What is the returned Volunteer to do ? It helps, of course, to know that readjustment is coming ; you may still be thrown by the experience, but you’ll get up quicker. It can also help to know how it evolves. For most Volunteers, readjustment unfolds in three distinct stages.
The first stage is a period of great excitement and joy, when you’re thrilled to see everyone and they’re thrilled to see you. Typically, you spend this period traveling around visiting relatives and friends, being welcomed enthusiastically wherever you go. For the moment you are a kind of hero, and because you don’t stay too long in any one place, no one tires of your tales.
This period is followed, a month or so later, by the second stage. This is when people really do have to get on with their lives and, no offense, but shouldn’t you be doing the same? This is the stage the average returned Volunteer isn’t ready for. During this period, you will run up huge phone bills calling other RPCVs, spend many waking hours hating and refusing to adjust to America and scheming madly to get back overseas. You will actively resist adjustment, fearful that it will somehow cheapen and diminish all that has happened to you. An RPCV from Costa Rica observes:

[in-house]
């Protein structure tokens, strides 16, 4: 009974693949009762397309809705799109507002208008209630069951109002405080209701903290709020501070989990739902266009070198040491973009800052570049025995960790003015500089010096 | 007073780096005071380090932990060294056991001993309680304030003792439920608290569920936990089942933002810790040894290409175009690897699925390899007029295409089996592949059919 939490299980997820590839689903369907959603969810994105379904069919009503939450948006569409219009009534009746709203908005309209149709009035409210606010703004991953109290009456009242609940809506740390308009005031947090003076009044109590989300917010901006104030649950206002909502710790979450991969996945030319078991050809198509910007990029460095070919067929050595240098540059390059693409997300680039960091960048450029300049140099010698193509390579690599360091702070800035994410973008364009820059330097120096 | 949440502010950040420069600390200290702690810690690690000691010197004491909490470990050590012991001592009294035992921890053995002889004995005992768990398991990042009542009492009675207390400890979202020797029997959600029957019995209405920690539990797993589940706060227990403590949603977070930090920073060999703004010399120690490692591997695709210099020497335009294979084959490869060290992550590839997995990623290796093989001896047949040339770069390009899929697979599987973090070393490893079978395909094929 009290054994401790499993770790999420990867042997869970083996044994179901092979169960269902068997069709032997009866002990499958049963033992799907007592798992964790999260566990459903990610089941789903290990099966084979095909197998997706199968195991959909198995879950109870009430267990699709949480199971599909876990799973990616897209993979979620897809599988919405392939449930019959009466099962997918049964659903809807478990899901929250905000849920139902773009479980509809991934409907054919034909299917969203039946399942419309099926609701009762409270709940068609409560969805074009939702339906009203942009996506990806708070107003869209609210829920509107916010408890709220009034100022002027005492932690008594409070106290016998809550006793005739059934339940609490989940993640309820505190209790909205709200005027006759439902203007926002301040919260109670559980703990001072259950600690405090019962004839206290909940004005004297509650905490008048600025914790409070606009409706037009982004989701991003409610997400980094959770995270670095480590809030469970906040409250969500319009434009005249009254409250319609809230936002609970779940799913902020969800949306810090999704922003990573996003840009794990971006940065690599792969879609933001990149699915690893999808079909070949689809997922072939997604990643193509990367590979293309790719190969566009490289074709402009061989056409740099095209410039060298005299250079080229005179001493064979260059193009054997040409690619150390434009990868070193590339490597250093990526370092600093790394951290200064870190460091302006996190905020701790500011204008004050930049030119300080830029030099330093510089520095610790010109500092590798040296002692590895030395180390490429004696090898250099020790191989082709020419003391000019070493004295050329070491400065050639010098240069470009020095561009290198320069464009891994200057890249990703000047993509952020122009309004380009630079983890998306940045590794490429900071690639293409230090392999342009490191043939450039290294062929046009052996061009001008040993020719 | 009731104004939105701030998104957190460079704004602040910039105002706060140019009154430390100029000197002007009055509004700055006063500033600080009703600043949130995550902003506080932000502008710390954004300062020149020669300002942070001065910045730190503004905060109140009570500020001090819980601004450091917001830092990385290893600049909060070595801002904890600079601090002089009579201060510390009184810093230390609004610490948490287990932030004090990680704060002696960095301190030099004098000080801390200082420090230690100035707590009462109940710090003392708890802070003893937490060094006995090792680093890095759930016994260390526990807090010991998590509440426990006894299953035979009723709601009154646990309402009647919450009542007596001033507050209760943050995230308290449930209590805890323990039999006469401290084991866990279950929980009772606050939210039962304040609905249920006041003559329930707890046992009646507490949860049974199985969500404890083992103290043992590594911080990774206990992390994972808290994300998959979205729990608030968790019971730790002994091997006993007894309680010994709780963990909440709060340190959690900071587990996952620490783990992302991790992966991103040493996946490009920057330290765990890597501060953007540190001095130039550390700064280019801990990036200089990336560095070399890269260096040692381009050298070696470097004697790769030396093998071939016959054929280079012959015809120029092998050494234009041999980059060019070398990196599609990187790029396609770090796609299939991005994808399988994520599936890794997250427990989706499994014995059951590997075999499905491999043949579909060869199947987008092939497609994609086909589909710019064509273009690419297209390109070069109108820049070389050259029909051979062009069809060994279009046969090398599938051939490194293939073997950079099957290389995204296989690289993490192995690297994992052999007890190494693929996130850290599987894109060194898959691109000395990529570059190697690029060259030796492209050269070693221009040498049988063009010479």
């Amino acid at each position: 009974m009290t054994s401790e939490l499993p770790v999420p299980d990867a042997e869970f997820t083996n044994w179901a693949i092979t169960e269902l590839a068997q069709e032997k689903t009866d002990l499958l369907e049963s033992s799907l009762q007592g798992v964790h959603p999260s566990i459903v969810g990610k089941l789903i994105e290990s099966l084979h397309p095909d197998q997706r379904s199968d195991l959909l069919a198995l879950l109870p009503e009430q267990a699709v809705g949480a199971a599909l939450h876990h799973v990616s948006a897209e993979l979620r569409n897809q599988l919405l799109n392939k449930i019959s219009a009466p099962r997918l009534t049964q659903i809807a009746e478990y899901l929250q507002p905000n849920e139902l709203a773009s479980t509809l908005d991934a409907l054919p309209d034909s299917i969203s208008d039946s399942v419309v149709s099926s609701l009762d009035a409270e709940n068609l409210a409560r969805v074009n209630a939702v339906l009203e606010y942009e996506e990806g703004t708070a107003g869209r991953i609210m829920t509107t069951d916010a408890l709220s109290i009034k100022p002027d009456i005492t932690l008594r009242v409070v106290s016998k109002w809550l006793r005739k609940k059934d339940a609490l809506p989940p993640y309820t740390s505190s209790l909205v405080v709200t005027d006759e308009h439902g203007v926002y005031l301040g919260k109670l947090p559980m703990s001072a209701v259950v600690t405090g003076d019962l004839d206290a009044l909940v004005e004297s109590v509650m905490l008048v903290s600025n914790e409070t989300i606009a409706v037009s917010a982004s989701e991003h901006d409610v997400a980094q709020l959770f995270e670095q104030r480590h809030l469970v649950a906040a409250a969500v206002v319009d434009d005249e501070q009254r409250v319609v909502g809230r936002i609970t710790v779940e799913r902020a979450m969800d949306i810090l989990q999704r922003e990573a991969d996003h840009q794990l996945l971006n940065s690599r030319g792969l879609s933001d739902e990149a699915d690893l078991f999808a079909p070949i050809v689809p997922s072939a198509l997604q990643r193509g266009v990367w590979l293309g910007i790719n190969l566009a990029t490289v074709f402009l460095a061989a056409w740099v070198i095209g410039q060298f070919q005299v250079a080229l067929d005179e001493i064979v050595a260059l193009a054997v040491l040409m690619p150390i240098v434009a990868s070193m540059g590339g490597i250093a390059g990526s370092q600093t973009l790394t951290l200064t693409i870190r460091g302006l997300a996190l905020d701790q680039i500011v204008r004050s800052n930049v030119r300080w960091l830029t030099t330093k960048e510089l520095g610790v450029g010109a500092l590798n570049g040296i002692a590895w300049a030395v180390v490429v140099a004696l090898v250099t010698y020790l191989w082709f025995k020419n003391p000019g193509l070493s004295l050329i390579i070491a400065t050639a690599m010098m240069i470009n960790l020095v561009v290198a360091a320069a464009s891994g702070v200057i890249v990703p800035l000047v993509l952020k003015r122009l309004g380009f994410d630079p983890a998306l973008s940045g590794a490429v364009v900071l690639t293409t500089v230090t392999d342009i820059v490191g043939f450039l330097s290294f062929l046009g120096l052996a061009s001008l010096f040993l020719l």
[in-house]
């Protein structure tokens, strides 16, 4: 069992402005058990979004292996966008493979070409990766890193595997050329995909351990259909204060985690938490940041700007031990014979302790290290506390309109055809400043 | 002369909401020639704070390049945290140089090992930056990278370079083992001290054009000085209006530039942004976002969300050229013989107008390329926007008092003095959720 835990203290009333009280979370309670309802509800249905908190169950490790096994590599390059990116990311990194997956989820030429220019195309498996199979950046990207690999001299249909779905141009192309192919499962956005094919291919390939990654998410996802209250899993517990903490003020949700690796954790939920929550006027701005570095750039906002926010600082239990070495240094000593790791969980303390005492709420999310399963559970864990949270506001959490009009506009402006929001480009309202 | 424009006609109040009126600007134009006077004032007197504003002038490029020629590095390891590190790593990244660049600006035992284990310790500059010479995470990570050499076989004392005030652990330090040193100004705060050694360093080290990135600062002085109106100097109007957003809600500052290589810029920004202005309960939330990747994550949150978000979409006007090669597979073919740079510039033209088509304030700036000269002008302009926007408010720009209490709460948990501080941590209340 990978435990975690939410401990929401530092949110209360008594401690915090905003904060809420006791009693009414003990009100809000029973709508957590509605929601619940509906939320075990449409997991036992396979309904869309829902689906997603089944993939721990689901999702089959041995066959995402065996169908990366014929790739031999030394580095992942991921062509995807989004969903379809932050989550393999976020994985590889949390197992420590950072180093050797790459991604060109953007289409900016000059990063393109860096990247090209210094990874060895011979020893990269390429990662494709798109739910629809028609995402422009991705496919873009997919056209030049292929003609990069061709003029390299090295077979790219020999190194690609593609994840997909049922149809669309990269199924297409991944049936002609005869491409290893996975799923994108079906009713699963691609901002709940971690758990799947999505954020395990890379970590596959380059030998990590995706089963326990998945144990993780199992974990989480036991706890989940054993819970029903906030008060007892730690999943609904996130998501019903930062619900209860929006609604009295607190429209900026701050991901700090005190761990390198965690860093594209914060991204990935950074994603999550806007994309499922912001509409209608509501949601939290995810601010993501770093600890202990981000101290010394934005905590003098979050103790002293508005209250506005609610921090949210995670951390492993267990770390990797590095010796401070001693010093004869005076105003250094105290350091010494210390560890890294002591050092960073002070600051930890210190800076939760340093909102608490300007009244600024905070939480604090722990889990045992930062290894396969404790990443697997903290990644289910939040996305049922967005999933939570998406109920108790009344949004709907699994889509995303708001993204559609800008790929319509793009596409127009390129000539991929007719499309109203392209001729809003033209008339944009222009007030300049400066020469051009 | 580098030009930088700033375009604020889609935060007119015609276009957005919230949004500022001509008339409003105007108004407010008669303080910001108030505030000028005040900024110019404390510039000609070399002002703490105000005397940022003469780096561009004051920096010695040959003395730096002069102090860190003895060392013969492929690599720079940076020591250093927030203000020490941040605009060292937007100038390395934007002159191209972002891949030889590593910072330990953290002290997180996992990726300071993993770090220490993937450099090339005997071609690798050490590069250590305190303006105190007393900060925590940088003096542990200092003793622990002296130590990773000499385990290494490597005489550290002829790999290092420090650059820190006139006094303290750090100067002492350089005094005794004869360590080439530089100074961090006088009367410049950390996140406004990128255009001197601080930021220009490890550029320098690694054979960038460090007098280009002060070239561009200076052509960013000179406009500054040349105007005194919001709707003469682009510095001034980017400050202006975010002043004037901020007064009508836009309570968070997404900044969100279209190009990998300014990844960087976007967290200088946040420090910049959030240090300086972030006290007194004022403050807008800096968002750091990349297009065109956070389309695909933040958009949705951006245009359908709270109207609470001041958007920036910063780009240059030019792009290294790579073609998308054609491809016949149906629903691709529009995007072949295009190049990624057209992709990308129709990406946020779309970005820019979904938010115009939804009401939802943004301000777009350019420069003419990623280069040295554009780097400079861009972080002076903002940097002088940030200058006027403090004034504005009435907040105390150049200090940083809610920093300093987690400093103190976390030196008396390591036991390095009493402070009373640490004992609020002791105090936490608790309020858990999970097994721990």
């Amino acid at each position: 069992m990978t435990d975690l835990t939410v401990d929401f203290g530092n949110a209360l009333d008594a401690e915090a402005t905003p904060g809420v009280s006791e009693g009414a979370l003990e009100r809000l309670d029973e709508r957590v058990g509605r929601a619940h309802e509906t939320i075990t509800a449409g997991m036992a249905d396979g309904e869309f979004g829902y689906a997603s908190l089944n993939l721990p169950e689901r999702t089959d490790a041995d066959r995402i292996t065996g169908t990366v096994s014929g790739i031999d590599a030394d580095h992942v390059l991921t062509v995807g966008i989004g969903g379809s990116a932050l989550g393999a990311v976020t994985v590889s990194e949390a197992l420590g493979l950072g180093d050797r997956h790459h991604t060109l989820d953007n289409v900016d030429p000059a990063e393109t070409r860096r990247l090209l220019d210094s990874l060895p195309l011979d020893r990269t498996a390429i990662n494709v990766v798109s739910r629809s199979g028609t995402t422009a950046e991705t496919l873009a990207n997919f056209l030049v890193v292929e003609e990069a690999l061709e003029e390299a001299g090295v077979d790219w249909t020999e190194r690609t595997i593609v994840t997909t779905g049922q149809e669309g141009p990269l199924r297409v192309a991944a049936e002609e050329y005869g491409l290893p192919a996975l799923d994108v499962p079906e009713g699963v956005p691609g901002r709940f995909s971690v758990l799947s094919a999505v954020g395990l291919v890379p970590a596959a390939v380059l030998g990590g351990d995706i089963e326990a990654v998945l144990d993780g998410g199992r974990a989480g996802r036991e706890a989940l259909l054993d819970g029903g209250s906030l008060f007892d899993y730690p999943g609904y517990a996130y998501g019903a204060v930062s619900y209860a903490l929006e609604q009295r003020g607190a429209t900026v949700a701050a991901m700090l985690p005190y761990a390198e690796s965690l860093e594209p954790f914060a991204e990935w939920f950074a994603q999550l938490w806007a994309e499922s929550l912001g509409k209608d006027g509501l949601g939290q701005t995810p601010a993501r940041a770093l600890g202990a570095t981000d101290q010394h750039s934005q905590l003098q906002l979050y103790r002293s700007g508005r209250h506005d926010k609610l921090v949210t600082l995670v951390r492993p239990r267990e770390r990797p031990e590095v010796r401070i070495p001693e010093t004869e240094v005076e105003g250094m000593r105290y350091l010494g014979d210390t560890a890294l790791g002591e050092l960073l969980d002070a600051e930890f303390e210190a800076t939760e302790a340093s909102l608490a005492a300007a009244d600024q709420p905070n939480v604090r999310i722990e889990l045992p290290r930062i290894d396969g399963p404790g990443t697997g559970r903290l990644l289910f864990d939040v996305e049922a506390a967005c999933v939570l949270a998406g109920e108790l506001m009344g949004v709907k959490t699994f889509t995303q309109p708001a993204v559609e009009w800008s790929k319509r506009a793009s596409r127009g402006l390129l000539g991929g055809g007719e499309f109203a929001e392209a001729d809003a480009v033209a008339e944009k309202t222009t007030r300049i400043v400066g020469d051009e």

I’m afraid I may be becoming readjusted. Readjusted would take me back to what i was before. I think of it as being back in the mainstream grind. I want life to be slower paced. It helps me remember what I lived like overseas. I don’t think I’ll ever totally readjust. I hope I don’t.
In the third stage, you beging to make your peace with being at home. You find work or go back to school or continue with your retirement activities. You meet interest, decent people, who oddly enough, were never in the Peace Corps. You identify as much with the present and the future as with the past. You’re even starting to become a bit more objective – about America and about your overseas country. You see that carving out a new life for yourself back home doesn’t have to mean that the Peace Corps never happened.